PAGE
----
In March 2019, Liu Qiangdong resigned for "personal reasons" as a member of the 13th National Committee of the Chinese People's Political Consultative Conference (CPPCC). According to CPPCC regulations, members who have acted against social morals may be asked to resign. 

According to tianyancha.com, a company profile website, Liu Qiangdong was relieved from his responsibilities with 15 companies affiliated with JD.com since November. 

Zhu explained that the single-perspective NYT report reflected the bias and unprofessional ethics of US media, and added that the case is still under investigation.

Responsible media should respect the laws and facts, instead of using Liu Jingyao to criticize China and opening her wounds to attract public attention.

"Some Western media are using various methods to make anti-China articles in order to attract attention or to cater to certain people's worries on China's rising," Zhu said. 

When considering sexual scandals in the US that involved former US President Bill Clinton, Hollywood mogul Harvey Weinstein, and NBC's Matt Lauer, does US media feel embarrassed when smearing China with only a single case, Zhu asked.

Lower tolerance for morality stains 

"In fact, public opinion in China has a lower tolerance for extramarital affairs and a higher requirement for private morality, especially for celebrities," Zhu said.

For example, billionaire and China's "godfather of English training" Yu Minhong, CEO of New Oriental Education and Technology, apologized in November 2018 when he said, "Chinese women are responsible for China's decline" during a Power of Learning conference, an annual forum that focuses on education, in Shanghai.

Yu later issued an apology on Weibo where he said that he didn't express his opinion clearly and was misunderstood. "What I really meant was that women's level can represent that of a country. Well-educated women could cultivate well-mannered children. Women's values could also influence those of men."

However, not all netizens accepted Yu's explanation. And many netizens called on Yu and other so-called successful men to respect gender equality.

Lü Xiaoquan, a Beijing-based lawyer, told the Global Times that many opinions in the NYT story are groundless and lack professional ethics.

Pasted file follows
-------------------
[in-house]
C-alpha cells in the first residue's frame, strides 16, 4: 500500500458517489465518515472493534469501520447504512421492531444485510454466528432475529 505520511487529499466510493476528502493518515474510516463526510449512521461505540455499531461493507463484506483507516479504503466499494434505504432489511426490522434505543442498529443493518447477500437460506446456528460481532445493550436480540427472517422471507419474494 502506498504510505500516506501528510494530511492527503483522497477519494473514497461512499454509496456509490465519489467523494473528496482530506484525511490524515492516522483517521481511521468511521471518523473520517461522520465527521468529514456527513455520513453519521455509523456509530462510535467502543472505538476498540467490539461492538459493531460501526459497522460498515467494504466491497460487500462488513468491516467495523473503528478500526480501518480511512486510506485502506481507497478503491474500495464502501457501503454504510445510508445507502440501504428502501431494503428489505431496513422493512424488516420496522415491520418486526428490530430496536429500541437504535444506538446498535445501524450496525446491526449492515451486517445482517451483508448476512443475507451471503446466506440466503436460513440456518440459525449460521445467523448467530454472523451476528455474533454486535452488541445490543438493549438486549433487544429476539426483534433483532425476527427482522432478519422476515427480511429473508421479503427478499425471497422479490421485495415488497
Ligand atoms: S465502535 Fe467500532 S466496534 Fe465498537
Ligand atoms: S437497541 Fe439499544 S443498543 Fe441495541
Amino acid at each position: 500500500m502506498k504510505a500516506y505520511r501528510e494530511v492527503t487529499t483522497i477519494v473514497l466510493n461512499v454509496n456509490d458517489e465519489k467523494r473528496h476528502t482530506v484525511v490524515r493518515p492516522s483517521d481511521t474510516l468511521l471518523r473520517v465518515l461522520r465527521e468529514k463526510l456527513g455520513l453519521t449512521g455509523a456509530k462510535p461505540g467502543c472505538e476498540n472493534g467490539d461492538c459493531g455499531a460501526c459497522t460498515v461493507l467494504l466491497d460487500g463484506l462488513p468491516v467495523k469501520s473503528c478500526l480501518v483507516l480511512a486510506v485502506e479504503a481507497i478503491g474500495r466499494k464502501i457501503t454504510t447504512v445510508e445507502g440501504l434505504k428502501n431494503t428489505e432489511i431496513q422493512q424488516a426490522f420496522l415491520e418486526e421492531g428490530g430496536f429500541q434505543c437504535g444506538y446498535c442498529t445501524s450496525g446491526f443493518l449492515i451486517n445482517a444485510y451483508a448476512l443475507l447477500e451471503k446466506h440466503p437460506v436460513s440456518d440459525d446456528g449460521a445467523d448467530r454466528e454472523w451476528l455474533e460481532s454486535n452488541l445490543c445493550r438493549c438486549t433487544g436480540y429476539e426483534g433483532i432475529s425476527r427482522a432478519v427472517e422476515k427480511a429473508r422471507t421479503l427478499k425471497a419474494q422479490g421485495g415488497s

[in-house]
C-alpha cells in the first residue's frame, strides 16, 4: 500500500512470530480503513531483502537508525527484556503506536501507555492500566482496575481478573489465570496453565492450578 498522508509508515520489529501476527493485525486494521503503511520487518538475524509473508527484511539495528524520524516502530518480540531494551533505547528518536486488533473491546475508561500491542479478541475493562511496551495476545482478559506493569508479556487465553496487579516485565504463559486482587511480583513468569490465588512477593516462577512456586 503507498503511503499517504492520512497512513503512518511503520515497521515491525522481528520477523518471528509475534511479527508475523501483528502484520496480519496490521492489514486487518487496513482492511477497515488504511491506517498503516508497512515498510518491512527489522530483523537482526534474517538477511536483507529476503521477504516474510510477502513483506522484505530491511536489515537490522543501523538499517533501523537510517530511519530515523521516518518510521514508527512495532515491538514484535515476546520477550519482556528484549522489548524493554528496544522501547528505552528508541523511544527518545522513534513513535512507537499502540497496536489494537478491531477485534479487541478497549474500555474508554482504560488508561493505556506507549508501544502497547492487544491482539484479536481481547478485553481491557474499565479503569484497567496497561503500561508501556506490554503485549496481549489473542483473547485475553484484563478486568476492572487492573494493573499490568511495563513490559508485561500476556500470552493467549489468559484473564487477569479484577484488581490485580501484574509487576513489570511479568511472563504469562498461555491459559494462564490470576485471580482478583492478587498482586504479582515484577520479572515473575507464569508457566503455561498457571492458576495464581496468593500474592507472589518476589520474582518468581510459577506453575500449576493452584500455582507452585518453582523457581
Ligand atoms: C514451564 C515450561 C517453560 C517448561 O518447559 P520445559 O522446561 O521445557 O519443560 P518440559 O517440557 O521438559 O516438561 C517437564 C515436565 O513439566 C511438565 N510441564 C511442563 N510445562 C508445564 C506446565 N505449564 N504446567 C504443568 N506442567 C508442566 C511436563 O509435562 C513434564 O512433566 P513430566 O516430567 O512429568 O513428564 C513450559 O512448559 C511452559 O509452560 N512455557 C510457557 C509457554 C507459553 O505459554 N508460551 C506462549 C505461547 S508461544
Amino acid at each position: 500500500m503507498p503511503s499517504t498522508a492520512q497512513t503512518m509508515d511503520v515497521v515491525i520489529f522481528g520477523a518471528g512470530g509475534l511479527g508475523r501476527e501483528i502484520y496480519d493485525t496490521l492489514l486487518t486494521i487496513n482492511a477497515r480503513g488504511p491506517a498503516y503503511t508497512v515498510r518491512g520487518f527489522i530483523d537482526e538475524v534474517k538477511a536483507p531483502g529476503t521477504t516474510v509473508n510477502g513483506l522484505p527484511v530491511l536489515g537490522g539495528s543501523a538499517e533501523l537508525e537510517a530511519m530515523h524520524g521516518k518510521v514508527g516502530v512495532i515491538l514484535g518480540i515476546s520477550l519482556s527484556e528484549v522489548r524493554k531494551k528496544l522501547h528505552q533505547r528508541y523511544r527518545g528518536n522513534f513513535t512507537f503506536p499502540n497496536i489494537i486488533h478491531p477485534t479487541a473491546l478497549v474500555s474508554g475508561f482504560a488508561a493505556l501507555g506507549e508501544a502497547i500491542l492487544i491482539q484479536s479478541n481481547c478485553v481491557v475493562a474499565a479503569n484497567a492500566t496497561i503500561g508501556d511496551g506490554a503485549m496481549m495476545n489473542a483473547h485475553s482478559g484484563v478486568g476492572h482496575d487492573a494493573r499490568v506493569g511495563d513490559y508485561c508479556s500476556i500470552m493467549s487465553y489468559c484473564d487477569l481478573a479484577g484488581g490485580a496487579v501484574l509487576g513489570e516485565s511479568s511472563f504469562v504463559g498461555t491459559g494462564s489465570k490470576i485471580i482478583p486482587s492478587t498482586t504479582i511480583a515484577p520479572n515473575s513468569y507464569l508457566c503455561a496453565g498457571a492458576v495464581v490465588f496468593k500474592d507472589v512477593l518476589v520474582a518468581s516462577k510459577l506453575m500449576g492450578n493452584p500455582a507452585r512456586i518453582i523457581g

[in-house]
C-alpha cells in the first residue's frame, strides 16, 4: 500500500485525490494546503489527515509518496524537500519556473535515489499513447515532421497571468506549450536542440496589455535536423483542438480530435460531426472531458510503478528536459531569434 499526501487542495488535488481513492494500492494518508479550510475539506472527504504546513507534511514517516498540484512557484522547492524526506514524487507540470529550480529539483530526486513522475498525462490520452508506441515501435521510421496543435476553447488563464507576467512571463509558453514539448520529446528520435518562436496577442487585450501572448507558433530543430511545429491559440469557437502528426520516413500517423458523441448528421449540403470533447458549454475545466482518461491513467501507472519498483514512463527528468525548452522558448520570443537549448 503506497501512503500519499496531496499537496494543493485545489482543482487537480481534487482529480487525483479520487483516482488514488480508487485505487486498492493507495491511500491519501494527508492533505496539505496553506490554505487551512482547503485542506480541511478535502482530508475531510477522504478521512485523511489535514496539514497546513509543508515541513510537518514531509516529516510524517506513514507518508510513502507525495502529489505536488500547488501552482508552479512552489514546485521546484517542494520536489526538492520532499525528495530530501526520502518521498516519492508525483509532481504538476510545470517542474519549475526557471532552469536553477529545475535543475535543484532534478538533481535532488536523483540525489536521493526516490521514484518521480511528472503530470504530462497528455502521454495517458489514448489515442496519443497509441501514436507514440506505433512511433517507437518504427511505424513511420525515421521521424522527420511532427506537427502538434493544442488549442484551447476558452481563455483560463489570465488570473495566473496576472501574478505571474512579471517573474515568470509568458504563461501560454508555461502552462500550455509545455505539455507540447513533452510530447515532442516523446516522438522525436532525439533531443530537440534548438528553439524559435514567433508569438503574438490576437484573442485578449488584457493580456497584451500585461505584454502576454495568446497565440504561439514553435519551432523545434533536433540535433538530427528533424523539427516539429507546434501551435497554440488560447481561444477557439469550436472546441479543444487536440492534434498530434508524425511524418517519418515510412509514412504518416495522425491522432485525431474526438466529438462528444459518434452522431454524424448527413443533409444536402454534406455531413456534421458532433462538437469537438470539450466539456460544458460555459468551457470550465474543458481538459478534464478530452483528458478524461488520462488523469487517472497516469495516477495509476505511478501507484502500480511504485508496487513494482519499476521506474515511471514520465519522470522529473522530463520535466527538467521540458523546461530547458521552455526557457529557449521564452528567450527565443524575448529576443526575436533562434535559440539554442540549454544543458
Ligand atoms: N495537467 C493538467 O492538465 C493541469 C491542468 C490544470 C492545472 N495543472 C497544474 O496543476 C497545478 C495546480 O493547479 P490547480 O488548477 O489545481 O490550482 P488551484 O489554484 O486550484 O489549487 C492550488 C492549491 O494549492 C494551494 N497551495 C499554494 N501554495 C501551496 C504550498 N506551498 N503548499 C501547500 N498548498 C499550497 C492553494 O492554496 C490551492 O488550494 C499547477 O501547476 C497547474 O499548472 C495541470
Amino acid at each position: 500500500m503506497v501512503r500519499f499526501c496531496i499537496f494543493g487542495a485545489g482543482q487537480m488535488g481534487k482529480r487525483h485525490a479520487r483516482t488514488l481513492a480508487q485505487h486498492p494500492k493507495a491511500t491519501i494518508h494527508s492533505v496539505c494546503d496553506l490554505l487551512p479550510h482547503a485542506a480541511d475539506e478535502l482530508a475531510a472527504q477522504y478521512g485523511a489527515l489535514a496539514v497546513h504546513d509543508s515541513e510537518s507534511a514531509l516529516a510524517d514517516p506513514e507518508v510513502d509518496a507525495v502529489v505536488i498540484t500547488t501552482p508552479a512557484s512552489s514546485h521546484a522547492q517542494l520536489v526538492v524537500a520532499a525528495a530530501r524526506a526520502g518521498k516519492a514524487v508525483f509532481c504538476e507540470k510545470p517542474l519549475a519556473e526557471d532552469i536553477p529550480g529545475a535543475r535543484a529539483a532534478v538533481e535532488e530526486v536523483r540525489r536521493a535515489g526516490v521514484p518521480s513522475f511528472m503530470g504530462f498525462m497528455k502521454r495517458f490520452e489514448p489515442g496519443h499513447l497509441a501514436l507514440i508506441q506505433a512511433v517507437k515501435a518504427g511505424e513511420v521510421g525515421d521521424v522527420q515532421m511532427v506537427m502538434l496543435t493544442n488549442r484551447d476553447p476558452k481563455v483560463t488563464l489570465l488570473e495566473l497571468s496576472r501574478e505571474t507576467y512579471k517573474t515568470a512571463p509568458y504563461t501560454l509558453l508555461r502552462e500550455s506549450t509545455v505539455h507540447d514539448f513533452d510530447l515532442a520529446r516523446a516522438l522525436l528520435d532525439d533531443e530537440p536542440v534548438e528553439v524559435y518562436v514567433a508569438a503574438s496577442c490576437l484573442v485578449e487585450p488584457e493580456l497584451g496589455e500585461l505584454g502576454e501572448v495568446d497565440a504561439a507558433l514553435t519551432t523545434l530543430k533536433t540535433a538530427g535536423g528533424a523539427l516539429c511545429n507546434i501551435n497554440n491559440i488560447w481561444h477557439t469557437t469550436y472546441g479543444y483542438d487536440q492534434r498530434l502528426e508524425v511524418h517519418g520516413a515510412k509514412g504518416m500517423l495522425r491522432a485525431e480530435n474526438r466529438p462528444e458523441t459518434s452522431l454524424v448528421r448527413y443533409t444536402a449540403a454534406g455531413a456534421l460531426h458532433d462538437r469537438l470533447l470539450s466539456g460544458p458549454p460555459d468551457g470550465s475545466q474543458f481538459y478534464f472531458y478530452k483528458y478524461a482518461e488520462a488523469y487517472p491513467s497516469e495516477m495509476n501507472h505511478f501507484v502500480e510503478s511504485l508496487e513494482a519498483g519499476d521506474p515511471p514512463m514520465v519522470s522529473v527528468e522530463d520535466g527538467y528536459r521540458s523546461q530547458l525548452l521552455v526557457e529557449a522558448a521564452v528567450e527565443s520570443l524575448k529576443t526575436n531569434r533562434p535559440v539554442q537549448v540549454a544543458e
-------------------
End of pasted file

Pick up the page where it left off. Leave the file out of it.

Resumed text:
He wondered how NYT drew the conclusion from Liu Qiangdong's case that sexual assault and harassment cases by Chinese elites are largely unsupervised. As a lawyer, he thinks that solid evidence is required for a conclusion.

He said that the Chinese internet is actually full of voices criticizing Liu Qiangdong. There are also many lawyers in China, represented by Lü, who are supporting Liu Jingyao and advocating for the protection of women's rights.

"However, when a sex scandal happens, women are always on the receiving end of criticism. This phenomenon does exist in China, but it is not unique to China. The whole world still remains a patriarchal society. It happens in most of countries worldwide," he explained.

The protection of women's rights in China has improved in recent years. "With the rapid development of internet and new media, public legal awareness has been strengthened, and women's awareness of safeguarding their rights has been enhanced," Lü asserted.

Law Hoi-man, a deputy director of the Women's General Association of Macao, practices the zither in Haidian district of Beijing on December 2. Photo: cnsphoto

There are more ways to speak out after being victimized, and it is easier to protect their rights. Therefore, the number of sexual assault cases in China seems to be increasing, he added.

A professor in Shanghai University of Finance and Economics sexually assaulted a female student causing high concerns in society. "The Ministry of Education announced that teachers who commit serious violations are banned from teaching for life. It is an important and meaningful step to punish teachers who sexually assault their students," Lü said.

China is making its efforts to protect women's rights and ensure they enjoy equal treatment in society and at work. The Anti-domestic Violence Law was implemented from March 1, 2016. Since December 2018, employees can directly file a lawsuit against sexual harassment and unequal treatment in the workplace instead of raising labor disputes to indirectly protect their rights.

Newspaper headline: Expanding equality